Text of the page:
As the kind of niche web show that could only exist in the YouTube era, “Under A Rock with Tig Notaro” represents an upside of the content ocean. The concept is unthinkably specific—and also very weird. Despite her own success in comedy, Notaro might as well be living “under a rock” when it comes to knowing her peers in the entertainment industry. That is to say, she has absolutely no idea who they are to the point where it seems almost impossible.
Each installment finds Notaro face-to-face with an easily recognizable celebrity, navigating clues to determine their identity. The show, a project of Funny Or Die, premiered on June 4 with a very amusing visit from James Van Der Beek. Julie Bowen came next, followed by Wyclef Jean. (“Under A Rock” is only three episodes into its run.)
It’s actually kind of an interesting social experiment. Notaro’s utterly blank face tickles Van Der Beek immensely when he walks onto set, capturing the former teen heartthrob in a very rare moment of experiencing total anonymity on camera. Even given his last name and a picture of a creek, Notaro had to choose from a list to get to “James.” Bowen presents the host with a bejeweled bow, taking her through the sounds until Notaro arrives at “Jules Bowen.” That’s about as far as she gets.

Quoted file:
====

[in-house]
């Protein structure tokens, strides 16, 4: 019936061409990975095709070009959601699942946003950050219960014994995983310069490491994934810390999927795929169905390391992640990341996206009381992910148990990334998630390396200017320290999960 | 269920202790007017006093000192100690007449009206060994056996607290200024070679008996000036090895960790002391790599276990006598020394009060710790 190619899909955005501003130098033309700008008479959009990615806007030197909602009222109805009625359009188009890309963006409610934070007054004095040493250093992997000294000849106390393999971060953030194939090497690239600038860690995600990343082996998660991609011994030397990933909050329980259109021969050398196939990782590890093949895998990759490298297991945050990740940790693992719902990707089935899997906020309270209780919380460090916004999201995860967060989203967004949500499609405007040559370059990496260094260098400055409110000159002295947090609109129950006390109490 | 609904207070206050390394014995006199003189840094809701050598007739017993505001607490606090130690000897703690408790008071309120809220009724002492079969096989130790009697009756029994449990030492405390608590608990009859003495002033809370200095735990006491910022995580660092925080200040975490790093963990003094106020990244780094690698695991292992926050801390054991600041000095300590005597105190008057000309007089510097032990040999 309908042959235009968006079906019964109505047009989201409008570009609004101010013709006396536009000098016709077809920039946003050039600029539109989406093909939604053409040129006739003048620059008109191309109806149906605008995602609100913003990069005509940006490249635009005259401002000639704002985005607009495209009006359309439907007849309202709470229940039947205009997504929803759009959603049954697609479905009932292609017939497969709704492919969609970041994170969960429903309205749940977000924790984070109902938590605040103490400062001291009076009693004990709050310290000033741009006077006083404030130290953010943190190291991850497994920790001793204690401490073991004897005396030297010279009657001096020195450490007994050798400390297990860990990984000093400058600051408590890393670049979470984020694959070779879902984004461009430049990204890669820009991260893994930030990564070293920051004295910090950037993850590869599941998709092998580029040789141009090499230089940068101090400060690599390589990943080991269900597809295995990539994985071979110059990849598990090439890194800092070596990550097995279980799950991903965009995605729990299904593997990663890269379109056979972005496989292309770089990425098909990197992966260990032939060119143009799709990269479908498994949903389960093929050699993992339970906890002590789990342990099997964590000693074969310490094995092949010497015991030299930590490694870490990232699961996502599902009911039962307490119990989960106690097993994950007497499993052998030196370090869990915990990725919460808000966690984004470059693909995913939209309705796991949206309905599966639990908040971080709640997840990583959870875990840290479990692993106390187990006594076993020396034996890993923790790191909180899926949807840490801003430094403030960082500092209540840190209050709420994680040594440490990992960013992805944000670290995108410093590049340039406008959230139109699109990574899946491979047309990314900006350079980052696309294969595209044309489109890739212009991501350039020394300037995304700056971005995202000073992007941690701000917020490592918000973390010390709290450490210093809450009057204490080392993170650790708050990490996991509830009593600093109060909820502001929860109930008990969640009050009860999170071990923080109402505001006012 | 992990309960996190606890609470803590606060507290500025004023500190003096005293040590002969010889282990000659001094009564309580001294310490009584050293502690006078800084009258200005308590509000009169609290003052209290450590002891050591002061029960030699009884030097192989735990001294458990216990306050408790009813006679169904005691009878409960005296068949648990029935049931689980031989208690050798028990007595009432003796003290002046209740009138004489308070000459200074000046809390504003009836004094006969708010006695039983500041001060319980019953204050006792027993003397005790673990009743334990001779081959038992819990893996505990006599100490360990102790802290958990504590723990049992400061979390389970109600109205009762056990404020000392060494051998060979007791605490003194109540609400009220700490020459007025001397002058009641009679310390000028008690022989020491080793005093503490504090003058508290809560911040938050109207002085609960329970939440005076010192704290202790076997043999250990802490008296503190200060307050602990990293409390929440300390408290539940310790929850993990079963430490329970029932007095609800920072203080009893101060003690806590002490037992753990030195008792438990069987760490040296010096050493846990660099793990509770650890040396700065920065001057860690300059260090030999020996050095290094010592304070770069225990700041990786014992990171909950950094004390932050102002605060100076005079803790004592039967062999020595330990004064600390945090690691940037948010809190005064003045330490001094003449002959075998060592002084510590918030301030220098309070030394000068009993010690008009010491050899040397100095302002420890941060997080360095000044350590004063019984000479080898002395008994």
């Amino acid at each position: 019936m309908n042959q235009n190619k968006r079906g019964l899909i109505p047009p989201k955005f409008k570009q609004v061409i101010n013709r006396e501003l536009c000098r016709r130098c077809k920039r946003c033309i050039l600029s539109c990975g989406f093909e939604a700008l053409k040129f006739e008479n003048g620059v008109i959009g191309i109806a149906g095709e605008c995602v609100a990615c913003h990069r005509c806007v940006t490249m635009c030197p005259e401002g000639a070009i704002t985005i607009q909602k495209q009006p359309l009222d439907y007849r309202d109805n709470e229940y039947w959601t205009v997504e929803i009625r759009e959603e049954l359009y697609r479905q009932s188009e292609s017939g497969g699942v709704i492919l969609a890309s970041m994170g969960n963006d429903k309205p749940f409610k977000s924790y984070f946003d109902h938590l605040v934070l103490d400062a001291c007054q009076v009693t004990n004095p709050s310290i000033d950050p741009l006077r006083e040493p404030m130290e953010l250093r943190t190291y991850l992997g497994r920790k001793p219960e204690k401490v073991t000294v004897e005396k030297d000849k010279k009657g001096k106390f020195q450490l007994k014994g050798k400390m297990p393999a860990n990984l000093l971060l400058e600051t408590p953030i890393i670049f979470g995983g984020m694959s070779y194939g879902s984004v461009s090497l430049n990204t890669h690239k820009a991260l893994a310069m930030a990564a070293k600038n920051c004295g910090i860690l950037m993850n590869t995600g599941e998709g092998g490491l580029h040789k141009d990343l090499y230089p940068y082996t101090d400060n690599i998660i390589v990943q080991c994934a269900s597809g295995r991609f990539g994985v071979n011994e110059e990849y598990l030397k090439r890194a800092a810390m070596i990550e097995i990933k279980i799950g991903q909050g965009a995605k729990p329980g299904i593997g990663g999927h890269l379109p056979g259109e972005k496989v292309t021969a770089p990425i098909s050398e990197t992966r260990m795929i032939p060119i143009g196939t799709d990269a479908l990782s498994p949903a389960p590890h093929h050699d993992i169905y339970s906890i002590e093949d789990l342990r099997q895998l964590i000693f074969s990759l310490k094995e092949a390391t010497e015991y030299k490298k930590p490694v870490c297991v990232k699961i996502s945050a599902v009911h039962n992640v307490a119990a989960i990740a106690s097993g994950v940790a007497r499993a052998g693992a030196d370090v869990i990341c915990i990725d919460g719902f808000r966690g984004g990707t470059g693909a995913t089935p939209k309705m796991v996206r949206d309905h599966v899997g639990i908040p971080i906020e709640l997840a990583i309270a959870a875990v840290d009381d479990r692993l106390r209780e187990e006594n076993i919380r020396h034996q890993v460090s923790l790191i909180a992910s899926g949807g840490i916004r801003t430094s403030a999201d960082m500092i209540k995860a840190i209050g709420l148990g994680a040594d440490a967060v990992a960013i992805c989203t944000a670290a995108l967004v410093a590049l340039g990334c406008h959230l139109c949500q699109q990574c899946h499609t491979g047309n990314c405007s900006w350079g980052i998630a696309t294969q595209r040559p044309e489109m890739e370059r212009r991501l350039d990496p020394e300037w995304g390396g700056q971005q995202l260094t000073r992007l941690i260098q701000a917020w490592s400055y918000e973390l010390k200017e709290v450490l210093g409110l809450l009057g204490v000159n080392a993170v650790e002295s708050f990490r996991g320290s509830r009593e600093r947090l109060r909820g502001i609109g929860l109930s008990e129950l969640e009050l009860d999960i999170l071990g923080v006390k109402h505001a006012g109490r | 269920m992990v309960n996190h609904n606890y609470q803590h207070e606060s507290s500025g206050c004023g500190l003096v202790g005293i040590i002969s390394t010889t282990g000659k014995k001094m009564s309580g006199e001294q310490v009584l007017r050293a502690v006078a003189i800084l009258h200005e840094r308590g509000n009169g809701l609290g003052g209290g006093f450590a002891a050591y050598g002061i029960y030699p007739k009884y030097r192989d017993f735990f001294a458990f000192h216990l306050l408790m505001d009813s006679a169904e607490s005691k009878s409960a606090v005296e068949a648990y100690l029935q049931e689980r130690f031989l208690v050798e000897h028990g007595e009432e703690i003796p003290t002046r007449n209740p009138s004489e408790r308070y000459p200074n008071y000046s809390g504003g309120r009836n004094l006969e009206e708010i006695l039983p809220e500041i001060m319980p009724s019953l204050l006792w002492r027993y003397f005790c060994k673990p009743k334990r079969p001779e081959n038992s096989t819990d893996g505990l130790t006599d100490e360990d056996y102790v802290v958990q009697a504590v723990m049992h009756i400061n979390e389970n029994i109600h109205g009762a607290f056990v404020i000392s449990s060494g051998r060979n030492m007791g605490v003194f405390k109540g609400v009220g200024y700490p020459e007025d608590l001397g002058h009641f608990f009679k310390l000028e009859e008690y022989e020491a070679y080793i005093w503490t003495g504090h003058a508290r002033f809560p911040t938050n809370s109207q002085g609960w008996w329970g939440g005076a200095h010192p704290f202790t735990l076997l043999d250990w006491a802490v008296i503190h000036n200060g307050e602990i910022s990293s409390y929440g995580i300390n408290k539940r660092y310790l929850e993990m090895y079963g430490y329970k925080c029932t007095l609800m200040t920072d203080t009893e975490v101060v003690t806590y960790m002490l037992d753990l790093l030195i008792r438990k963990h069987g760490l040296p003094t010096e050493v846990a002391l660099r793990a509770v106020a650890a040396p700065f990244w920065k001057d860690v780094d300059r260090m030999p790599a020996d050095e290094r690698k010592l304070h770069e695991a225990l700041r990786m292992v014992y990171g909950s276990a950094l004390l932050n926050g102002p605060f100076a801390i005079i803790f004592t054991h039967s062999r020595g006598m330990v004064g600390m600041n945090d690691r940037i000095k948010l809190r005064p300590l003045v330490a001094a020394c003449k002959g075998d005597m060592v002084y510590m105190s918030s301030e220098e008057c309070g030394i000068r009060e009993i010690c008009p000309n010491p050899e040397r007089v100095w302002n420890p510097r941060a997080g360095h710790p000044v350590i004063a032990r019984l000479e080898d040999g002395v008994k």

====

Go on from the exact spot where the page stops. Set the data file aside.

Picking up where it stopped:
“They should make every big-headed actor sit here!” the actress jokes after Notaro cluelessly botches the name of her popular “Modern Family” character. She’s right. It’s a humbling set-up, and there’s something to be said for watching celebrities endure the process.
The prepared clues in the first two episodes make for better viewing than Jean’s appearance, through no fault of his own. Their conversation is fun enough, it’s just confusing to watch Notaro quiz him randomly without much direction. More structure would benefit the show in general, moving the discussion along purposefully, and heightening the effect of the underlying joke—Notaro is so out of the loop that basically nothing helps.
The set is basic and casual. An Amazon sponsorship makes Alexa something of a co-host, providing drumrolls and timers on command, but not quite to the point of total distraction. The format is a great vehicle for Notaro’s dry comedy. Clearly, it was an easy concept to execute, although how producers chose the celebrity guests without knowing whether they were, indeed, part of the many gaps in Notaro’s cultural knowledge, I have no idea.
More than a decade into YouTube’s run, countless hours of funny content—both professional and amateur—are competing for our time. That’s on top of the nearly 500 scripted series coming out each year, and the libraries of film accessible on streaming platforms. The content ocean is exhausting, yet it also enables people like Notaro to explore these strange niche projects that never could have existed before, but produce perfectly enjoyable results. “Under A Rock” isn’t exactly gripping, but it’s fun and it’s clever and it’s easily worth ten minutes of your time.